I received an email this morning saying that KFM has a security hole – if a user creates a file named “test.php.” (note the ‘.’ at the end), then it is run as if it was “test.php”, even if you explicitly banned the .php extension in your settings.
I immediately added a line of code to ban all filenames which end in ‘.’, released a new version of 1.3 (available on the front page of the site) and corrected 1.4 in SVN.
After thinking about it, I realised that the security problem is not as serious as it may seem (for KFM – not in general). It’s definitely a problem, but in order to use it, you need to have access to a KFM instance in the first place. As securing KFM is not difficult, I think the problem may be contained.
But I digress – this appears to be a problem in Apache. To test it, I checked if renaming a Perl CGI file from .cgi to .cgi. would work, and it did.
This is a little disturbing, as it does not appear to be documented anywhere, so there is no way that a developer would know to avoid this security hole.
So, if you write programs that allow your users to upload or rename files online, make sure that the filename does not have a ‘.’ at the end!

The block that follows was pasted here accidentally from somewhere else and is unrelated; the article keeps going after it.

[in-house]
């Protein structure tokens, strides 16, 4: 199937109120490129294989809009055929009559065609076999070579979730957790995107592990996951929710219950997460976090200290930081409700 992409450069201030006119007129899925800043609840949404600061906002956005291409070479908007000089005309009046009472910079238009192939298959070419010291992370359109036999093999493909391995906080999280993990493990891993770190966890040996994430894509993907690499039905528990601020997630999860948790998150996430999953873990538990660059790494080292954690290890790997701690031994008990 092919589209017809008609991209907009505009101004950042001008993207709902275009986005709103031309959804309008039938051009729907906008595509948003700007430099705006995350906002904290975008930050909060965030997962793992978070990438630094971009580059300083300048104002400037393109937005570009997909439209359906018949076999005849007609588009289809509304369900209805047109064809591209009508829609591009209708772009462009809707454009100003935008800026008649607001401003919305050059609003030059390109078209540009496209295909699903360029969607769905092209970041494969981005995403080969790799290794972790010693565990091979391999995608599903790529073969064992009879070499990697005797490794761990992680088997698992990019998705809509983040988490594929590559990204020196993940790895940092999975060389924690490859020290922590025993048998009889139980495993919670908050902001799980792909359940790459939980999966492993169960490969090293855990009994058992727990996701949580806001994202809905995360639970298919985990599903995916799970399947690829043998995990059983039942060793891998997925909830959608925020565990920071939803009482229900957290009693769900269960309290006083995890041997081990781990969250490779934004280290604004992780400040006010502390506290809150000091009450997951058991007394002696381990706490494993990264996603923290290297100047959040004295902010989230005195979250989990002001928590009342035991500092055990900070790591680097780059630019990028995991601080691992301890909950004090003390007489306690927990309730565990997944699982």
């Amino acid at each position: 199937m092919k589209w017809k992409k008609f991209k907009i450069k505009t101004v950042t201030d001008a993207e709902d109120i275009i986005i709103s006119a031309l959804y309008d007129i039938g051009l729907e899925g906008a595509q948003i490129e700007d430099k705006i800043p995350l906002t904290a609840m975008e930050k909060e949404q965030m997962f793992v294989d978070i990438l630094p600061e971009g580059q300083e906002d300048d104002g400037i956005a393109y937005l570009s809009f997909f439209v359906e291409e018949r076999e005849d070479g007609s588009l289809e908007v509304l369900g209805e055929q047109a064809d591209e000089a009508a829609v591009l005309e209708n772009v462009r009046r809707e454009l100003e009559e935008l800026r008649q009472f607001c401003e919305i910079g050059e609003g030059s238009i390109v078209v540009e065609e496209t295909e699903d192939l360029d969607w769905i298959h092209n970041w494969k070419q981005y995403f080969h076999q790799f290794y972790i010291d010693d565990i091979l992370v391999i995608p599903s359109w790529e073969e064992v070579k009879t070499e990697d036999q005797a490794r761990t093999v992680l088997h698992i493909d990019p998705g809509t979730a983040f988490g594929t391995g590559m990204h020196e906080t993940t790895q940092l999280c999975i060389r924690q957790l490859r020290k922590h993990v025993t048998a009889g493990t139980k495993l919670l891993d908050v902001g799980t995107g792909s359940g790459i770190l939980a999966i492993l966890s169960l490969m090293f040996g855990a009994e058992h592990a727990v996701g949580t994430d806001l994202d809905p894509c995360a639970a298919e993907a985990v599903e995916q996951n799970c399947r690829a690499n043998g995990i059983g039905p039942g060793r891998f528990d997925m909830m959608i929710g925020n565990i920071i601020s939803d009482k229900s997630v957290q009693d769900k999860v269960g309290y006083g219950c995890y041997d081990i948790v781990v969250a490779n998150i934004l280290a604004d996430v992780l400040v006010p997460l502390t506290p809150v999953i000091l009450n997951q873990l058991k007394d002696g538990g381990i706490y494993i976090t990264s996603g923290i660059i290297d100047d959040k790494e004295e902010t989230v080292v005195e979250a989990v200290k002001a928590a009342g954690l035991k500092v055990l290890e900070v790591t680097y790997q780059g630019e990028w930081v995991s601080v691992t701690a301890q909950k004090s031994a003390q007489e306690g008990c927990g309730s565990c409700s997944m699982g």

edit: OMG! I was reading the Apache source to try spot the problem, and found the area where it happens – it’s in the file “http/mod_mime.c”. The function “find_ct()” extracts the extension for the server to use. Unfortunately, it ignores all extensions it does not understand, so it’s not just a case of “test.php.” being parsed as ‘.php’, but also “test.php.fdabsfgdsahfj” and other similar rubbish files! This is a serious problem.
There are a number of solutions to this:
- Possibly the correct solution: Keep your downloadables outside the web-accessible area and force the download through a PHP script. Doesn’t matter what extension the file has then.
- Tricky but easier to make portable: Write your own extension identifier using the httpd source as a guide, so you know what Apache will identify the file as (annoyingly complex, possibly, but I’ll need to do it…)
- Easiest, but most annoying for users: Only allow one ‘.’ per filename.
- More difficult, but possibly also correct: Convince Apache that this needs to be fixed, then upgrade immediately when the fix is available.
further update: An easy solution. This problem rears its head when PHP is identified in your httpd.conf using this:
AddHandler php5-script .php
the solution is to change the above to specify the extension must be at the end.
<FilesMatch \.php$> SetHandler php5-script </FilesMatch>